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Open Spaces

“Open Spaces” celebrates the passionate work of scratchboard artist Cathie Bleck. Recognized throughout the country, Cathie introduces a new collection that features her fluid and multi-dimensional style of story telling  . “Open Spaces” is an artist signed, high-quality edition that archives one of today’s finest. “Open Spaces” is in the collections of The Library of Congress and The Victoria and Albert Museum.

Collector’s Edition includes a linen slipcase and etchings (see below for options available from the artist)

Sample Layouts :




“The relationship of dark and light is the recurring theme in life and art. Cathie Bleck’s work embraces this theme and demonstrates the nature of this conversation in an elegant and expressive way. — Milton Glaser—

Book Highlights

  • 7 ½” x 9 ¼ : Black cloth hard cover with embossing on front and spine wrapped in full color dust jacket featuring 4 images and 5 quotes
  • printed on archival paper featuring 80 images over 96 pages
  • text written by John P. Avalon, Neil Archer Roan, Stephen Post and Milton Glaser
  • designed and published by Mark Murphy/Murphy Design


Collector’s limited edition books, with black linen slipcase and etchings available from the artist. Email the artist at bleckcathie@gmail.com

Two offerings:

  • $145.00 includes book, slipcase and one etching
  • $500.00 includes book, slipcase and four etchings

ISBN 0-9748032-9-4 distributed by Murphy Design
PREMIER Release / limited edition of 3000

Excerpt from “Open Spaces”
American Mystical
John P. Avalon

What is more American than the concept of open space?
In today’s cities and suburban subdivisions it is easy to lose sight of the frontier perspective, but somehow the pioneering spirit lives on slumbering inside of us with its sense of opportunity, danger and open possibilities. The artwork of Cathie Bleck takes sinuous lines of ink on clay-board and casts them into the wilderness with this essential American character intact.

There is a timeless quality to her work: it is the magical realism of myth, a loving look at nature. These are the stories of animal spirits and striving young souls struggling to find their way through the dark guided by instinct, newly engaged in a world familiar yet strange.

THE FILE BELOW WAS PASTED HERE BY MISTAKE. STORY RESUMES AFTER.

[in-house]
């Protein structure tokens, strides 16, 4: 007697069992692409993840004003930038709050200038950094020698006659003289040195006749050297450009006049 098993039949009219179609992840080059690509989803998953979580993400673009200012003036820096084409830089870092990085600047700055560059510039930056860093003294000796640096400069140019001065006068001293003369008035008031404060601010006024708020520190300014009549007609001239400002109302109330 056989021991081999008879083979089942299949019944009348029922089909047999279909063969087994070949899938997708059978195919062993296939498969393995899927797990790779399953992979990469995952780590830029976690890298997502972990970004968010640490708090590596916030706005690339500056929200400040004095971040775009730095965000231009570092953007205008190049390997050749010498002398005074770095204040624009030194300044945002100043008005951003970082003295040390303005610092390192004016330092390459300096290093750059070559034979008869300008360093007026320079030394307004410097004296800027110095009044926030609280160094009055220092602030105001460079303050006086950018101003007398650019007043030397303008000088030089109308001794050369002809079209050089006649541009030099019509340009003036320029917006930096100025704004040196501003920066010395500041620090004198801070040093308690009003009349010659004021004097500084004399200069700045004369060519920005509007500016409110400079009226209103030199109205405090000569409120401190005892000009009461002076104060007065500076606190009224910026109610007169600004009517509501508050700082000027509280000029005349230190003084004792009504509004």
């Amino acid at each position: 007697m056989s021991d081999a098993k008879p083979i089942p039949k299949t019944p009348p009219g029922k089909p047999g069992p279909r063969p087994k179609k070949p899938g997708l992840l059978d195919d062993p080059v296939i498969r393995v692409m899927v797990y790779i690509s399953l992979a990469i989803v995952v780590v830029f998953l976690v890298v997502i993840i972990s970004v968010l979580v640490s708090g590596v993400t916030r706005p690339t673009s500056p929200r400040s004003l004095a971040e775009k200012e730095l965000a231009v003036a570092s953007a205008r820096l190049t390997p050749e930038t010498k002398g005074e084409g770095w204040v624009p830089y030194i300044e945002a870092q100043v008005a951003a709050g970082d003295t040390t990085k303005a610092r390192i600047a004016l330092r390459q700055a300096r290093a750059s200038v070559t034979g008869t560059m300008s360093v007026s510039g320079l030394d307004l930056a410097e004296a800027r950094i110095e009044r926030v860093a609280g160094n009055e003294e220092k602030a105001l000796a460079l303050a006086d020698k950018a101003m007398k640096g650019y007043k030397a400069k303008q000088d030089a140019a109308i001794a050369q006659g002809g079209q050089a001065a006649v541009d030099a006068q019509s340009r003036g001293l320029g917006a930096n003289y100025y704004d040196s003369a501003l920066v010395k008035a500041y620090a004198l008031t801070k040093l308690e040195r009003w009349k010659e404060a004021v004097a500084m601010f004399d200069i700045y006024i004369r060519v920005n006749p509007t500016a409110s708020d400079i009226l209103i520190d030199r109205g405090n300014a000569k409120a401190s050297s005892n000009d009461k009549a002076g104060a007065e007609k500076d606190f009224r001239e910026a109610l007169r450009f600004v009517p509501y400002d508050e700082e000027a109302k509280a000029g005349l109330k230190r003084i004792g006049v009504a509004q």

The characters in Cathie Bleck’s artwork, like the artist herself, seem to find comfort amid chaos. “You don’t build limiting parameters around yourself,” Cathie says. “How you look at a situation helps you surmount it.”

Myths resonate beyond time and place. And yet, with a worldly wink, there is something endearingly American about Cathie Bleck’s art. There is the integrity of Eric Thake’s classic drawings from early editions of “Moby Dick,” the moral clarity of Rockwell Kent, and the echoes of Thomas Hart Benton’s apparently simpler America, populated by pastoral heroes.

These pages offer the reader a chance to rediscover the wonder of the
pioneering spirit. It is, for us, primarily an internal journey—but ultimately no less expansive because of that fact. We have engaged with the eternal by communing with details like spindly tree limbs highlighted by moonlight and an animal’s reassuring eye. There is the majesty of the woods and the sea, appreciation followed by the blessing of self-transcendence.

Cathie Bleck’s artwork expresses this quest, as she brings indelible
figures to life with a flick of her wrist. Her drawings are all character and momentum animated by a generosity of spirit: smiling eyes and jutting jaws, hands outstretched and woods explored, where the redemption of open space is found at the end. The cumulative effect stretches beyond a single sense, and is perhaps best expressed by the words of the poet, T.S. Elliott:

We shall not cease from exploration
And the end of all our exploring
Will be to arrive where we started
And know the place for the first time.

Through the unknown, remembered gate
When the last of earth left to discover
Is that which was the beginning;
At the source of the longest river
The voice of the hidden waterfall
And the children in the apple-tree
Not known, because not looked for
But heard, half-heard, in the stillness
Between two waves of the sea.